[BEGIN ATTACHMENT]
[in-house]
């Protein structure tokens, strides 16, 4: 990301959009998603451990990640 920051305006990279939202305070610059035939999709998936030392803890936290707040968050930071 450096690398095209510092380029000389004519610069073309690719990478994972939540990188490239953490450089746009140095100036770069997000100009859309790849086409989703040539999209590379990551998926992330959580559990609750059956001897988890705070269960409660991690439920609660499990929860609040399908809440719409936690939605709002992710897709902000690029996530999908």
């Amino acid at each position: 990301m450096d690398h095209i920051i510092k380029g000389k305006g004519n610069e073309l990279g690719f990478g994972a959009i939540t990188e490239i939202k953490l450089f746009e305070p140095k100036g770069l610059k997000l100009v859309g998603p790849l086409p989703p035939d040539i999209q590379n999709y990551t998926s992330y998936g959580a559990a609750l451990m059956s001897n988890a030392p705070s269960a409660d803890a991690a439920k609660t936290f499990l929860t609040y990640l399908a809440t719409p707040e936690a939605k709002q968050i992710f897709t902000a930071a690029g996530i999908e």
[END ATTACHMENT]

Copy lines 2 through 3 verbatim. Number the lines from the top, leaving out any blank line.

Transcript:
């Protein structure tokens, strides 16, 4: 990301959009998603451990990640 920051305006990279939202305070610059035939999709998936030392803890936290707040968050930071 450096690398095209510092380029000389004519610069073309690719990478994972939540990188490239953490450089746009140095100036770069997000100009859309790849086409989703040539999209590379990551998926992330959580559990609750059956001897988890705070269960409660991690439920609660499990929860609040399908809440719409936690939605709002992710897709902000690029996530999908």
């Amino acid at each position: 990301m450096d690398h095209i920051i510092k380029g000389k305006g004519n610069e073309l990279g690719f990478g994972a959009i939540t990188e490239i939202k953490l450089f746009e305070p140095k100036g770069l610059k997000l100009v859309g998603p790849l086409p989703p035939d040539i999209q590379n999709y990551t998926s992330y998936g959580a559990a609750l451990m059956s001897n988890a030392p705070s269960a409660d803890a991690a439920k609660t936290f499990l929860t609040y990640l399908a809440t719409p707040e936690a939605k709002q968050i992710f897709t902000a930071a690029g996530i999908e």